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EXCLUSIVE: Zions Bank reaches milestone with TCS Bancs core banking project

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  • EXCLUSIVE: Zions Bank reaches milestone with TCS Bancs core banking project

Zions Bank, the first taker of TCS Financial Solutions’ Bancs core banking system in the US, speaks exclusively to IBS about the project progress so far and the next steps.

Zions Bank, US - Zions Bank reaches milestone with TCS Bancs core banking project

Zions Bank, US – Zions Bank reaches milestone with TCS Bancs core banking project

Utah-based Zions Bancorp, a large regional bank, is now 18 months into a project aimed at standardising on the TCS Bancs core banking system across eight subsidiary banks. The bank is implementing the latest release of the system, version 14.

The core systems implementation effort began in 2013, and is expected to span five to seven years. The transformation, dubbed Future Core, has been divided into three stages: consumer lending, commercial lending and deposits. ‘We have now completed the consumer lending specifications, and are nearing completion of the commercial banking specifications, with this expected to finish in the next two or three months,’ says Aaron Schlenz, the bank’s senior vice-president, core programme management.

In the original plans, commercial lending was to be implemented first. As the effort progressed, it became clear that, due to the complexities and activities around commercial lending, it would be more sensible to start with consumer lending. This was not a difficult change for the project, as the first phase was a combined requirements effort for both consumer and commercial. ‘Consumer lending tends to be more straightforward than commercial lending, and therefore requires fewer US localisations,’ states Schlenz.

Furthermore, Zions has been undergoing standardisation across its commercial lending operations. ‘Commercial lending operations centres are being consolidated, and back office processes are being reviewed and harmonised,’ says Schlenz. The reduction in commercial lending operations centres – from more than a dozen locations to two – will simplify the implementation of Bancs. Zions is also replacing its commercial lending front-end systems, with a project underway to replace a number of legacy loan origination applications with an offering from Linedata Capitalstream.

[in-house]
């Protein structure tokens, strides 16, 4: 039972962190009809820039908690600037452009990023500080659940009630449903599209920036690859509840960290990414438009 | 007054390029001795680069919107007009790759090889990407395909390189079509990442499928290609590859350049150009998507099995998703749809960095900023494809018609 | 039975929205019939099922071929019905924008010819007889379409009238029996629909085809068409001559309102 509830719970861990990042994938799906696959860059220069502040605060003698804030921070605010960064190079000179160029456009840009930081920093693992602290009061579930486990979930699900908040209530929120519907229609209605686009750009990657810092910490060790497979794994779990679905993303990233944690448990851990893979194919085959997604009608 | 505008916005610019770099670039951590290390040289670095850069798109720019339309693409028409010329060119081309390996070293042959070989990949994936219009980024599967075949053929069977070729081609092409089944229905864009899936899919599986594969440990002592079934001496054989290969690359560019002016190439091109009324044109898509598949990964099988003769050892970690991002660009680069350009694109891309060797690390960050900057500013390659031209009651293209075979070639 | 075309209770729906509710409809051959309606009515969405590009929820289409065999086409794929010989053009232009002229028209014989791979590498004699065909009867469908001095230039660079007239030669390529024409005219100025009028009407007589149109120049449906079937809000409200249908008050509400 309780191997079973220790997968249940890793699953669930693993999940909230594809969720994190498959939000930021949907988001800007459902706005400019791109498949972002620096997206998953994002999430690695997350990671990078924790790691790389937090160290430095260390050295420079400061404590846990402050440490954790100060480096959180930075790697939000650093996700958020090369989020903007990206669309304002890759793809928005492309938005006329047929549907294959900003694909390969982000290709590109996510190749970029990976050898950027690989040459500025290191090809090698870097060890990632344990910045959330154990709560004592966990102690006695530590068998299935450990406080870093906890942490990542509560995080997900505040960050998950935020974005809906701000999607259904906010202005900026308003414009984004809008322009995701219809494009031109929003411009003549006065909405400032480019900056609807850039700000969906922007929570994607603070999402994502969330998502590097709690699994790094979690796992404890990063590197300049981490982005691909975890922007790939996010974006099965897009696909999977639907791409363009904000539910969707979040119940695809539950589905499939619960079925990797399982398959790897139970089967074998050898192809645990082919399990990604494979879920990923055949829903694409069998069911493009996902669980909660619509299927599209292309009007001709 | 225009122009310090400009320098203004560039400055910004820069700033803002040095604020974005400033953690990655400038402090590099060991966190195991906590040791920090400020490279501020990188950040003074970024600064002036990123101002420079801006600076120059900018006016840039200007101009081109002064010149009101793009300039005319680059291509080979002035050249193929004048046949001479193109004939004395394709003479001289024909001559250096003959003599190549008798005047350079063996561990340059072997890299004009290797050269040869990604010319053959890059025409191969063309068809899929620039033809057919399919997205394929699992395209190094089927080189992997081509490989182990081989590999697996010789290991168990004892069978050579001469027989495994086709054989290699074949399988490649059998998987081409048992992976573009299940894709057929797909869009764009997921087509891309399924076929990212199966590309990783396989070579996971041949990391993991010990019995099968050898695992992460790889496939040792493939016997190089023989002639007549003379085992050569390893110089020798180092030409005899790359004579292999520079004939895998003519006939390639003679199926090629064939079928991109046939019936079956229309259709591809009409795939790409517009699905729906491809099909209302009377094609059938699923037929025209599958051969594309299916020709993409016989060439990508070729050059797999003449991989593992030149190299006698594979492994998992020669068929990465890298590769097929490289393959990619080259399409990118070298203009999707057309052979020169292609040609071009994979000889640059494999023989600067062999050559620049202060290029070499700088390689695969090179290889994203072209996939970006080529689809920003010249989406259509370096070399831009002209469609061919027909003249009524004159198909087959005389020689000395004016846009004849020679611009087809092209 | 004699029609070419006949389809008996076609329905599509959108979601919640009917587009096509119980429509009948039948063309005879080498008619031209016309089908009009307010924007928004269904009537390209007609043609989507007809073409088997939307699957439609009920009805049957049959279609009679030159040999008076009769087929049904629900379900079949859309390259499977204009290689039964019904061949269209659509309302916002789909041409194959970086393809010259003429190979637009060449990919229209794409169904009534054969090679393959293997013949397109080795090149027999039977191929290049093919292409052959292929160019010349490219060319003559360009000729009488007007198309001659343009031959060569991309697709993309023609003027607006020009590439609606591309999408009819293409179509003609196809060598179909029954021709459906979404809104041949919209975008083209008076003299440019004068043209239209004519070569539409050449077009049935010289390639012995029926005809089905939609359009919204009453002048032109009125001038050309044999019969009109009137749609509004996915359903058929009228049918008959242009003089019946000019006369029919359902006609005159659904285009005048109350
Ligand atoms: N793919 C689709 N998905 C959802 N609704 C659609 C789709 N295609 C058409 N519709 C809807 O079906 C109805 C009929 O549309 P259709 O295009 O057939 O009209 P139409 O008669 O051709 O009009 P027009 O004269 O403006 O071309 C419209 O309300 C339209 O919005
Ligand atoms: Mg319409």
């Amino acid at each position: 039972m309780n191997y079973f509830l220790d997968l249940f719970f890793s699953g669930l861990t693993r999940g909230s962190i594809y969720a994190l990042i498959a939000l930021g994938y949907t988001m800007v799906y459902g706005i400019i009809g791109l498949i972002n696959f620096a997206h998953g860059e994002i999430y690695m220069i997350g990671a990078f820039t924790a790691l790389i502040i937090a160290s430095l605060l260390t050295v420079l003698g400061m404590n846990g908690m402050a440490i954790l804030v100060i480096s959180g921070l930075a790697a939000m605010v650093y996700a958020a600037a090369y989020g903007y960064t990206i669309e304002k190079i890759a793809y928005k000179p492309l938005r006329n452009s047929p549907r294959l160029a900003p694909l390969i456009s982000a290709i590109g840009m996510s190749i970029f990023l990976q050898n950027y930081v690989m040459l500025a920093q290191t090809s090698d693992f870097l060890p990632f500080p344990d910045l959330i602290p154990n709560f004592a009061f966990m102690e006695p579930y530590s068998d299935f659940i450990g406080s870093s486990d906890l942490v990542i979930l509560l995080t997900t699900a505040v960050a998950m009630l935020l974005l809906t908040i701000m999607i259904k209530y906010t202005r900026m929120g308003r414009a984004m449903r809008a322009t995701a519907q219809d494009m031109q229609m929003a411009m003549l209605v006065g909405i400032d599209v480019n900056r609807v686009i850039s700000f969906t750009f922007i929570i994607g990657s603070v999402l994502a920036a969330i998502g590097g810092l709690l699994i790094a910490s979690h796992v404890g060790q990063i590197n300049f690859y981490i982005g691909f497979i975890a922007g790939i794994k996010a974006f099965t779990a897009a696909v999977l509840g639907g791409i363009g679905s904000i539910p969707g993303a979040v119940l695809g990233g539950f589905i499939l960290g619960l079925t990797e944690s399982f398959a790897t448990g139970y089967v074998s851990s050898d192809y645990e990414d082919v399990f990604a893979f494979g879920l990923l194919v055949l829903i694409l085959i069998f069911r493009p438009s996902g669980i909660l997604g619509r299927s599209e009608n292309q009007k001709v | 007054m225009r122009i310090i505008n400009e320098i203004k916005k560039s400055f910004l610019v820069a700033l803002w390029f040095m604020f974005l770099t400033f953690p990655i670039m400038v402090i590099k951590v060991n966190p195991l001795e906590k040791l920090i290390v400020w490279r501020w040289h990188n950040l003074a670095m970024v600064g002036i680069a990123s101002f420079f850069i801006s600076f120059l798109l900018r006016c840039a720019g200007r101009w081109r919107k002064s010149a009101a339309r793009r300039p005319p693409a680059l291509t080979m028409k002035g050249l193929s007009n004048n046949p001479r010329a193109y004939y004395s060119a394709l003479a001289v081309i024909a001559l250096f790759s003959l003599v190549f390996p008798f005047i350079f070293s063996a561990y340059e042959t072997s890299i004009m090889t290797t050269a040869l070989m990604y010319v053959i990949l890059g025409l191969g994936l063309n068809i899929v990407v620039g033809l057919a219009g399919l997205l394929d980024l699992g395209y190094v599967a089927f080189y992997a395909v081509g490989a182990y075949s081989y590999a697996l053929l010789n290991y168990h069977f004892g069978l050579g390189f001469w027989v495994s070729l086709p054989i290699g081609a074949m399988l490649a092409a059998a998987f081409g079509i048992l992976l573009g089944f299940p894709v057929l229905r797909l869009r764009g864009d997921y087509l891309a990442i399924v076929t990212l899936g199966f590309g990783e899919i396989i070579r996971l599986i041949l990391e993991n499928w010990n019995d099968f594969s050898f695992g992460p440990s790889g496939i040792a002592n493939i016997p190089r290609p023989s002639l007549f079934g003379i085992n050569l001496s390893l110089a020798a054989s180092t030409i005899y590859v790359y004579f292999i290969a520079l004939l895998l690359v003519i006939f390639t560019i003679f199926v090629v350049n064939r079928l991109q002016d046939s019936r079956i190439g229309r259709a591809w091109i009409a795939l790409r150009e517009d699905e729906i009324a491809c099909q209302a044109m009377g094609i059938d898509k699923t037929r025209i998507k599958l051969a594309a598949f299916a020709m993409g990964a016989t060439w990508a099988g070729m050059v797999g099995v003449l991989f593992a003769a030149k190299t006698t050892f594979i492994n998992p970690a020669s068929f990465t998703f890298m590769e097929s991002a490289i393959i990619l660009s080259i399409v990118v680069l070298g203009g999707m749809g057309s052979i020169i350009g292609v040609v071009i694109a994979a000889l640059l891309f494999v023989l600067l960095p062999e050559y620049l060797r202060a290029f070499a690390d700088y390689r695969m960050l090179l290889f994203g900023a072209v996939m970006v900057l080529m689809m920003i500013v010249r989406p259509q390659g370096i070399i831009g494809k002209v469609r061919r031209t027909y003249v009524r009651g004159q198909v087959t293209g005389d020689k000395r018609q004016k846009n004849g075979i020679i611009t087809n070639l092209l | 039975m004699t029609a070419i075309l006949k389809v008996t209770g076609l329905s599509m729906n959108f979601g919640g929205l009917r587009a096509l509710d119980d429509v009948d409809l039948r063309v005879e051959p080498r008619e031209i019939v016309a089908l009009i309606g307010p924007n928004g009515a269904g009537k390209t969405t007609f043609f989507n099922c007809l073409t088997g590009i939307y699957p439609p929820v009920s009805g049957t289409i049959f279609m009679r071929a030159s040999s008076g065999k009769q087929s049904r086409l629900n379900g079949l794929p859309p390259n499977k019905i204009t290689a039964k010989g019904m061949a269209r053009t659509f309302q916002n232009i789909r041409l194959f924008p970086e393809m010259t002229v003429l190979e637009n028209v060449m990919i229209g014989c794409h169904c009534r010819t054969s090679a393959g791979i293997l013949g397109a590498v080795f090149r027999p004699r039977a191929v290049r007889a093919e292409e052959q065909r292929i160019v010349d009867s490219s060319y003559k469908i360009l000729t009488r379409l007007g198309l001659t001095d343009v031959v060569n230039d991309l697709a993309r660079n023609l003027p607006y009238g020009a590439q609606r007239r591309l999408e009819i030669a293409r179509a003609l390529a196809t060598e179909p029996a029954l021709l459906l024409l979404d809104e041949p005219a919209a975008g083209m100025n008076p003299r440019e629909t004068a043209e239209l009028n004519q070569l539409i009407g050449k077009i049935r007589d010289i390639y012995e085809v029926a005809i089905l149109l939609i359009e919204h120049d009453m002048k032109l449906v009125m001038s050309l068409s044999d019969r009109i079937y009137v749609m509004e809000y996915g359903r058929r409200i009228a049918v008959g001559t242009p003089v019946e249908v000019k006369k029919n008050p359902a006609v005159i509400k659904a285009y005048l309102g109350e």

Managing the risk of the implementation has been a top priority for Zions’ management and board of directors. One of the bank affiliate CEOs was promoted to president of the enterprise, tasked specifically with the responsibility of ensuring the project ran smoothly. In addition, Zions hired a programme director experienced in core banking transformation. Additionally, the conversion approach for each release is devised early on, with various options being considered to reduce and mitigate conversion risks. Zions is not utilising a consulting partner in the role of ‘systems integrator’, as TCS and Zions have partnered on most of the integration activities; however, Zions has turned to consultants in specific targeted areas. Major consulting firms have provided assistance in areas ranging from accounting system modifications to testing preparations.

‘There is strong support from executive management of Zions, which is key for a successful outcome. Executive sponsorship and accountability goes all the way to the top,’ states Schlenz. There is a stakeholder advisory board that has representatives from Zions’ affiliate banks across all businesses, which plays ‘an important communication role as its members get information out to their respective departments’, continues Schlenz. Additionally, there is a programme steering committee, with Joe Reilly, Zions’ chief information and operations officer, at the helm, plus senior executives from TCS. The committee provides oversight of project execution and the strategic components, including scheduling, determining implementation processes, and customisations. Finally, there is an executive review group that provides top-level executive oversight of all major programmes.

The implementation team will be carrying out the training and conversions; additionally, there will be a team to ensure the business and operational readiness of Zions’ locations and staff.

To facilitate effective interaction between the Zions and TCS teams, the participants have been engaged in ‘cultural sensitivity’ and ‘team building’ training. Schlenz regards this as a vital component of the project. From the outset, the bank was aware of the cultural differences of Zions’ eight affiliate banks and the implementation risk that such a structure would present, so ‘it was reassuring that TCS suggested a training course to address this’, he comments.

When the entire operation is completed, Zions believes its back office structure and systems will provide it with a competitive advantage, particularly from the standpoints of:
•    client centricity – the ability to gain new customers at lower costs, an improved 360-degree view of the customer, simplified customer and employee experiences;
•    operational efficiency – less rework due to straight-through processing, easily configurable screens and workflow, fully automated processes with fewer manual touch points;
•    product innovation – application of features and functions across deposit and loan products, faster time-to-market through product configuration, improved product bundling and relationship pricing;
•    IT simplification – improved ability to optimise and leverage existing infrastructure, reduction of service interruptions, better utilisation of highly skilled technical resources, and high availability and business continuity improvements.

by Tanya Andreasyan.

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